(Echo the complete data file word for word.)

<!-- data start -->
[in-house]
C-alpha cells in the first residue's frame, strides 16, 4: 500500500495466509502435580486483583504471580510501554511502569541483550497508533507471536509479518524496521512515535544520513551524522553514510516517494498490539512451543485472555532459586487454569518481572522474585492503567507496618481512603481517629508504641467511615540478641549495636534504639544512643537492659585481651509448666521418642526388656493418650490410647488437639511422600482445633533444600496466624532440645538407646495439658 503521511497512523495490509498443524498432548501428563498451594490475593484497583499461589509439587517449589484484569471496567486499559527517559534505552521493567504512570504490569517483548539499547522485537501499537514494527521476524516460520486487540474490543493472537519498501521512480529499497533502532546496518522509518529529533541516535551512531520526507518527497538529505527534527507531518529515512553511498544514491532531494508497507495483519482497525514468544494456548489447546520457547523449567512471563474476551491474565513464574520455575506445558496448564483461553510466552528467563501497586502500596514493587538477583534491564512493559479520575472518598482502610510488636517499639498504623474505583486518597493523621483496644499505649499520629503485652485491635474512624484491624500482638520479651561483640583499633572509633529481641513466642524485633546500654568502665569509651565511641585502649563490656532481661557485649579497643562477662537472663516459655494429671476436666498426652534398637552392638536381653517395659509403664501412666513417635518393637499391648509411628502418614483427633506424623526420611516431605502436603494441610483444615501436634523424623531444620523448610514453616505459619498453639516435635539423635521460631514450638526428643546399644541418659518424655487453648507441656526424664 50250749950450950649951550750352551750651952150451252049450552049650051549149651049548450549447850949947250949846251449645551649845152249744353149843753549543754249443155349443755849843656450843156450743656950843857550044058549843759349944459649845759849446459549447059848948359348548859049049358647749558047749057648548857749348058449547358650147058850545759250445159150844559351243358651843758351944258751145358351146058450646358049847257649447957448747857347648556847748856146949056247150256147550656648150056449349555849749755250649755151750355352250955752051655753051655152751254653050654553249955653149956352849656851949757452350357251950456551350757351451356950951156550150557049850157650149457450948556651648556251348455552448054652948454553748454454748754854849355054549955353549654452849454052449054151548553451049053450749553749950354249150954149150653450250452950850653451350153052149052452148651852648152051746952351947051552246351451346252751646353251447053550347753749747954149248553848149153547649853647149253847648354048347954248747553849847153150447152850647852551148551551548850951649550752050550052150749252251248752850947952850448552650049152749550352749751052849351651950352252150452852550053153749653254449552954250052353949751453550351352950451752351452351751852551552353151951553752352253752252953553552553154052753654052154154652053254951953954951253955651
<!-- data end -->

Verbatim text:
[in-house]
C-alpha cells in the first residue's frame, strides 16, 4: 500500500495466509502435580486483583504471580510501554511502569541483550497508533507471536509479518524496521512515535544520513551524522553514510516517494498490539512451543485472555532459586487454569518481572522474585492503567507496618481512603481517629508504641467511615540478641549495636534504639544512643537492659585481651509448666521418642526388656493418650490410647488437639511422600482445633533444600496466624532440645538407646495439658 503521511497512523495490509498443524498432548501428563498451594490475593484497583499461589509439587517449589484484569471496567486499559527517559534505552521493567504512570504490569517483548539499547522485537501499537514494527521476524516460520486487540474490543493472537519498501521512480529499497533502532546496518522509518529529533541516535551512531520526507518527497538529505527534527507531518529515512553511498544514491532531494508497507495483519482497525514468544494456548489447546520457547523449567512471563474476551491474565513464574520455575506445558496448564483461553510466552528467563501497586502500596514493587538477583534491564512493559479520575472518598482502610510488636517499639498504623474505583486518597493523621483496644499505649499520629503485652485491635474512624484491624500482638520479651561483640583499633572509633529481641513466642524485633546500654568502665569509651565511641585502649563490656532481661557485649579497643562477662537472663516459655494429671476436666498426652534398637552392638536381653517395659509403664501412666513417635518393637499391648509411628502418614483427633506424623526420611516431605502436603494441610483444615501436634523424623531444620523448610514453616505459619498453639516435635539423635521460631514450638526428643546399644541418659518424655487453648507441656526424664 50250749950450950649951550750352551750651952150451252049450552049650051549149651049548450549447850949947250949846251449645551649845152249744353149843753549543754249443155349443755849843656450843156450743656950843857550044058549843759349944459649845759849446459549447059848948359348548859049049358647749558047749057648548857749348058449547358650147058850545759250445159150844559351243358651843758351944258751145358351146058450646358049847257649447957448747857347648556847748856146949056247150256147550656648150056449349555849749755250649755151750355352250955752051655753051655152751254653050654553249955653149956352849656851949757452350357251950456551350757351451356950951156550150557049850157650149457450948556651648556251348455552448054652948454553748454454748754854849355054549955353549654452849454052449054151548553451049053450749553749950354249150954149150653450250452950850653451350153052149052452148651852648152051746952351947051552246351451346252751646353251447053550347753749747954149248553848149153547649853647149253847648354048347954248747553849847153150447152850647852551148551551548850951649550752050550052150749252251248752850947952850448552650049152749550352749751052849351651950352252150452852550053153749653254449552954250052353949751453550351352950451752351452351751852551552353151951553752352253752252953553552553154052753654052154154652053254951953954951253955651